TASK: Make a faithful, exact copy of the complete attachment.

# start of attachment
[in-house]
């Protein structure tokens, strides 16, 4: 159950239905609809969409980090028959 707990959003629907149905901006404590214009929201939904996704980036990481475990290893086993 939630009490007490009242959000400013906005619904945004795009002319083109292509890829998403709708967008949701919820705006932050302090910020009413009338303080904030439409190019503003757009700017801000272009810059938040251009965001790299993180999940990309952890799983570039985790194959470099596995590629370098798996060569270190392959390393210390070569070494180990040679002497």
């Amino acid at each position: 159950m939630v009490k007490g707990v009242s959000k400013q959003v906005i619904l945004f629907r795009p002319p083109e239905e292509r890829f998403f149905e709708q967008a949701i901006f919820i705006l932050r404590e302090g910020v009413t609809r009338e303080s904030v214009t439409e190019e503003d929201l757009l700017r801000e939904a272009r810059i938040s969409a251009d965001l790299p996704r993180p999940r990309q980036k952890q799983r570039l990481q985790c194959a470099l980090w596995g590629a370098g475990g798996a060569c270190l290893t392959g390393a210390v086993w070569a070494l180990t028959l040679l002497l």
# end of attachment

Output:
[in-house]
């Protein structure tokens, strides 16, 4: 159950239905609809969409980090028959 707990959003629907149905901006404590214009929201939904996704980036990481475990290893086993 939630009490007490009242959000400013906005619904945004795009002319083109292509890829998403709708967008949701919820705006932050302090910020009413009338303080904030439409190019503003757009700017801000272009810059938040251009965001790299993180999940990309952890799983570039985790194959470099596995590629370098798996060569270190392959390393210390070569070494180990040679002497």
């Amino acid at each position: 159950m939630v009490k007490g707990v009242s959000k400013q959003v906005i619904l945004f629907r795009p002319p083109e239905e292509r890829f998403f149905e709708q967008a949701i901006f919820i705006l932050r404590e302090g910020v009413t609809r009338e303080s904030v214009t439409e190019e503003d929201l757009l700017r801000e939904a272009r810059i938040s969409a251009d965001l790299p996704r993180p999940r990309q980036k952890q799983r570039l990481q985790c194959a470099l980090w596995g590629a370098g475990g798996a060569c270190l290893t392959g390393a210390v086993w070569a070494l180990t028959l040679l002497l």